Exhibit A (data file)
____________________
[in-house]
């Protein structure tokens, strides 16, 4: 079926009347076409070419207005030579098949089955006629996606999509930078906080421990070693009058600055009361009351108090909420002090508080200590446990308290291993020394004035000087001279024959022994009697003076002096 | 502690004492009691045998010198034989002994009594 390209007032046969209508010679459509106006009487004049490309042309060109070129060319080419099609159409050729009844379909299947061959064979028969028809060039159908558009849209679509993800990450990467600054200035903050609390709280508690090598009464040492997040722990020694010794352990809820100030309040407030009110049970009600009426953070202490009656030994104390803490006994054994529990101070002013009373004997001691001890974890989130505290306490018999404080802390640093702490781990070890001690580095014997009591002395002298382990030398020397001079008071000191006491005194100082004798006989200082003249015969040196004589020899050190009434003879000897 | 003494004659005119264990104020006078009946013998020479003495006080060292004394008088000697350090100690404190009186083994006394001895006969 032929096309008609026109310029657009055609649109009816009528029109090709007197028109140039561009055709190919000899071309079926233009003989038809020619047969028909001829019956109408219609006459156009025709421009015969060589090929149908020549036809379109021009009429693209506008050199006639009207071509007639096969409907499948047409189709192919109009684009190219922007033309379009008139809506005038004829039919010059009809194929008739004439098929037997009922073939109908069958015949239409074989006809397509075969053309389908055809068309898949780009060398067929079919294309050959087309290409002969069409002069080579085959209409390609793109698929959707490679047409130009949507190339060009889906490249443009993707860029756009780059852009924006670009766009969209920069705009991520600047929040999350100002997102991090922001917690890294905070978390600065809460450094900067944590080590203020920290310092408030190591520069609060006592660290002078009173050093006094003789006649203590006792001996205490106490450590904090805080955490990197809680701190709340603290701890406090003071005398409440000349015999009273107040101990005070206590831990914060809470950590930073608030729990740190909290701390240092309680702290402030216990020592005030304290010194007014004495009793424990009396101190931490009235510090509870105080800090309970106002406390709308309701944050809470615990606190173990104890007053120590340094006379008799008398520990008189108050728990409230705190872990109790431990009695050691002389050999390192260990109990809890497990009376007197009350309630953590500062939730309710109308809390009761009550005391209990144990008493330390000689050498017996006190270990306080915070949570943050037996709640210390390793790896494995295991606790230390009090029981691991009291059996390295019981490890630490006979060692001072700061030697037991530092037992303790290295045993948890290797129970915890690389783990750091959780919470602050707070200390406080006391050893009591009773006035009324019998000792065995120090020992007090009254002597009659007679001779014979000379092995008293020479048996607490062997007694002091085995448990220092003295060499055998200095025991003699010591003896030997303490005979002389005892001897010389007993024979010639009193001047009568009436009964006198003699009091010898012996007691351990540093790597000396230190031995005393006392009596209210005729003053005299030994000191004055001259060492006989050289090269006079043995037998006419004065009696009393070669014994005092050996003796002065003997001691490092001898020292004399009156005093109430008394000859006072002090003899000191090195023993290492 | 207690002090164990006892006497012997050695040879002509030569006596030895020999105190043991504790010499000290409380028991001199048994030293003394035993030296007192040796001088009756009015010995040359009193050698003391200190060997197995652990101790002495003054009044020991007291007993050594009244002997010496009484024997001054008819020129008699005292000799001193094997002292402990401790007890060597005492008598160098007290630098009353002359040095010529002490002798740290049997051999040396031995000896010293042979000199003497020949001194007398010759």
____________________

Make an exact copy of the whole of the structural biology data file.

[in-house]
């Protein structure tokens, strides 16, 4: 079926009347076409070419207005030579098949089955006629996606999509930078906080421990070693009058600055009361009351108090909420002090508080200590446990308290291993020394004035000087001279024959022994009697003076002096 | 502690004492009691045998010198034989002994009594 390209007032046969209508010679459509106006009487004049490309042309060109070129060319080419099609159409050729009844379909299947061959064979028969028809060039159908558009849209679509993800990450990467600054200035903050609390709280508690090598009464040492997040722990020694010794352990809820100030309040407030009110049970009600009426953070202490009656030994104390803490006994054994529990101070002013009373004997001691001890974890989130505290306490018999404080802390640093702490781990070890001690580095014997009591002395002298382990030398020397001079008071000191006491005194100082004798006989200082003249015969040196004589020899050190009434003879000897 | 003494004659005119264990104020006078009946013998020479003495006080060292004394008088000697350090100690404190009186083994006394001895006969 032929096309008609026109310029657009055609649109009816009528029109090709007197028109140039561009055709190919000899071309079926233009003989038809020619047969028909001829019956109408219609006459156009025709421009015969060589090929149908020549036809379109021009009429693209506008050199006639009207071509007639096969409907499948047409189709192919109009684009190219922007033309379009008139809506005038004829039919010059009809194929008739004439098929037997009922073939109908069958015949239409074989006809397509075969053309389908055809068309898949780009060398067929079919294309050959087309290409002969069409002069080579085959209409390609793109698929959707490679047409130009949507190339060009889906490249443009993707860029756009780059852009924006670009766009969209920069705009991520600047929040999350100002997102991090922001917690890294905070978390600065809460450094900067944590080590203020920290310092408030190591520069609060006592660290002078009173050093006094003789006649203590006792001996205490106490450590904090805080955490990197809680701190709340603290701890406090003071005398409440000349015999009273107040101990005070206590831990914060809470950590930073608030729990740190909290701390240092309680702290402030216990020592005030304290010194007014004495009793424990009396101190931490009235510090509870105080800090309970106002406390709308309701944050809470615990606190173990104890007053120590340094006379008799008398520990008189108050728990409230705190872990109790431990009695050691002389050999390192260990109990809890497990009376007197009350309630953590500062939730309710109308809390009761009550005391209990144990008493330390000689050498017996006190270990306080915070949570943050037996709640210390390793790896494995295991606790230390009090029981691991009291059996390295019981490890630490006979060692001072700061030697037991530092037992303790290295045993948890290797129970915890690389783990750091959780919470602050707070200390406080006391050893009591009773006035009324019998000792065995120090020992007090009254002597009659007679001779014979000379092995008293020479048996607490062997007694002091085995448990220092003295060499055998200095025991003699010591003896030997303490005979002389005892001897010389007993024979010639009193001047009568009436009964006198003699009091010898012996007691351990540093790597000396230190031995005393006392009596209210005729003053005299030994000191004055001259060492006989050289090269006079043995037998006419004065009696009393070669014994005092050996003796002065003997001691490092001898020292004399009156005093109430008394000859006072002090003899000191090195023993290492 | 207690002090164990006892006497012997050695040879002509030569006596030895020999105190043991504790010499000290409380028991001199048994030293003394035993030296007192040796001088009756009015010995040359009193050698003391200190060997197995652990101790002495003054009044020991007291007993050594009244002997010496009484024997001054008819020129008699005292000799001193094997002292402990401790007890060597005492008598160098007290630098009353002359040095010529002490002798740290049997051999040396031995000896010293042979000199003497020949001194007398010759």